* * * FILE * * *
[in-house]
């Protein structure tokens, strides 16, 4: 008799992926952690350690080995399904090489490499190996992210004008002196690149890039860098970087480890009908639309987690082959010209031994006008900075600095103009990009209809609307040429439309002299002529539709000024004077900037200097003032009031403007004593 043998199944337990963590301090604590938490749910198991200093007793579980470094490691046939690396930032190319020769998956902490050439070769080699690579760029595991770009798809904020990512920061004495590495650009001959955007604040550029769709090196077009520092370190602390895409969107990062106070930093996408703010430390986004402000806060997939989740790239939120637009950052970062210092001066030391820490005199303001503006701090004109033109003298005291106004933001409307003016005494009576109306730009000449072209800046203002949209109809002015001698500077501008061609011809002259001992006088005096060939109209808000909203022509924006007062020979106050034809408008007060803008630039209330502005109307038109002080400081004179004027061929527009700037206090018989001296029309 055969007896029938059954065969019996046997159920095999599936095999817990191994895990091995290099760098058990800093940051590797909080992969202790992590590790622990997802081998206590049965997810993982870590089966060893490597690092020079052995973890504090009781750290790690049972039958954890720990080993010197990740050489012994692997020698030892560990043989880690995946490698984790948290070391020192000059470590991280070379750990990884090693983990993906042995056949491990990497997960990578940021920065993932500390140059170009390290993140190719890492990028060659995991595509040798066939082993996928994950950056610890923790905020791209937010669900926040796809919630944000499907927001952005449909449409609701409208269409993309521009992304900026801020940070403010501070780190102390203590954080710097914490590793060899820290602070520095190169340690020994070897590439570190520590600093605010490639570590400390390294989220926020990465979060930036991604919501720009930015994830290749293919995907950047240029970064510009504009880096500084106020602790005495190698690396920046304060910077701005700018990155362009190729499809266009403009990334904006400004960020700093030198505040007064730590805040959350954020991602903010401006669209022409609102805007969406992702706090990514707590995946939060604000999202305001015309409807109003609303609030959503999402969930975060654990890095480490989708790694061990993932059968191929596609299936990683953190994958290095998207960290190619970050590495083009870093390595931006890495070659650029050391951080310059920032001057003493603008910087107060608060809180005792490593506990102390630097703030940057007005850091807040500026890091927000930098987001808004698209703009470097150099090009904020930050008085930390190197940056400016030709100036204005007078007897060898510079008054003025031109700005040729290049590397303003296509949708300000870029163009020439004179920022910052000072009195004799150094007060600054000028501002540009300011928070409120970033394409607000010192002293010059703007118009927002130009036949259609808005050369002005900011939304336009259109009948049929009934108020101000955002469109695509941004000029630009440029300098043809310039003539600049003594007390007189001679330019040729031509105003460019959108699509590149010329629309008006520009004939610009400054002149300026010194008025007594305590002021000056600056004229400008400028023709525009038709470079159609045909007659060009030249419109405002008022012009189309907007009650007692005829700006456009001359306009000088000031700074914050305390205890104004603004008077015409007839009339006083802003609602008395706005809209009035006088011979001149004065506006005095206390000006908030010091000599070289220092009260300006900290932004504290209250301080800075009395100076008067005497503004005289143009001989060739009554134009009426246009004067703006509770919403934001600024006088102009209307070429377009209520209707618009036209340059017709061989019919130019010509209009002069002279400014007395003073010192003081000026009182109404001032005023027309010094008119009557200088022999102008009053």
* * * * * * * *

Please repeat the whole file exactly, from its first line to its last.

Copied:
[in-house]
């Protein structure tokens, strides 16, 4: 008799992926952690350690080995399904090489490499190996992210004008002196690149890039860098970087480890009908639309987690082959010209031994006008900075600095103009990009209809609307040429439309002299002529539709000024004077900037200097003032009031403007004593 043998199944337990963590301090604590938490749910198991200093007793579980470094490691046939690396930032190319020769998956902490050439070769080699690579760029595991770009798809904020990512920061004495590495650009001959955007604040550029769709090196077009520092370190602390895409969107990062106070930093996408703010430390986004402000806060997939989740790239939120637009950052970062210092001066030391820490005199303001503006701090004109033109003298005291106004933001409307003016005494009576109306730009000449072209800046203002949209109809002015001698500077501008061609011809002259001992006088005096060939109209808000909203022509924006007062020979106050034809408008007060803008630039209330502005109307038109002080400081004179004027061929527009700037206090018989001296029309 055969007896029938059954065969019996046997159920095999599936095999817990191994895990091995290099760098058990800093940051590797909080992969202790992590590790622990997802081998206590049965997810993982870590089966060893490597690092020079052995973890504090009781750290790690049972039958954890720990080993010197990740050489012994692997020698030892560990043989880690995946490698984790948290070391020192000059470590991280070379750990990884090693983990993906042995056949491990990497997960990578940021920065993932500390140059170009390290993140190719890492990028060659995991595509040798066939082993996928994950950056610890923790905020791209937010669900926040796809919630944000499907927001952005449909449409609701409208269409993309521009992304900026801020940070403010501070780190102390203590954080710097914490590793060899820290602070520095190169340690020994070897590439570190520590600093605010490639570590400390390294989220926020990465979060930036991604919501720009930015994830290749293919995907950047240029970064510009504009880096500084106020602790005495190698690396920046304060910077701005700018990155362009190729499809266009403009990334904006400004960020700093030198505040007064730590805040959350954020991602903010401006669209022409609102805007969406992702706090990514707590995946939060604000999202305001015309409807109003609303609030959503999402969930975060654990890095480490989708790694061990993932059968191929596609299936990683953190994958290095998207960290190619970050590495083009870093390595931006890495070659650029050391951080310059920032001057003493603008910087107060608060809180005792490593506990102390630097703030940057007005850091807040500026890091927000930098987001808004698209703009470097150099090009904020930050008085930390190197940056400016030709100036204005007078007897060898510079008054003025031109700005040729290049590397303003296509949708300000870029163009020439004179920022910052000072009195004799150094007060600054000028501002540009300011928070409120970033394409607000010192002293010059703007118009927002130009036949259609808005050369002005900011939304336009259109009948049929009934108020101000955002469109695509941004000029630009440029300098043809310039003539600049003594007390007189001679330019040729031509105003460019959108699509590149010329629309008006520009004939610009400054002149300026010194008025007594305590002021000056600056004229400008400028023709525009038709470079159609045909007659060009030249419109405002008022012009189309907007009650007692005829700006456009001359306009000088000031700074914050305390205890104004603004008077015409007839009339006083802003609602008395706005809209009035006088011979001149004065506006005095206390000006908030010091000599070289220092009260300006900290932004504290209250301080800075009395100076008067005497503004005289143009001989060739009554134009009426246009004067703006509770919403934001600024006088102009209307070429377009209520209707618009036209340059017709061989019919130019010509209009002069002279400014007395003073010192003081000026009182109404001032005023027309010094008119009557200088022999102008009053």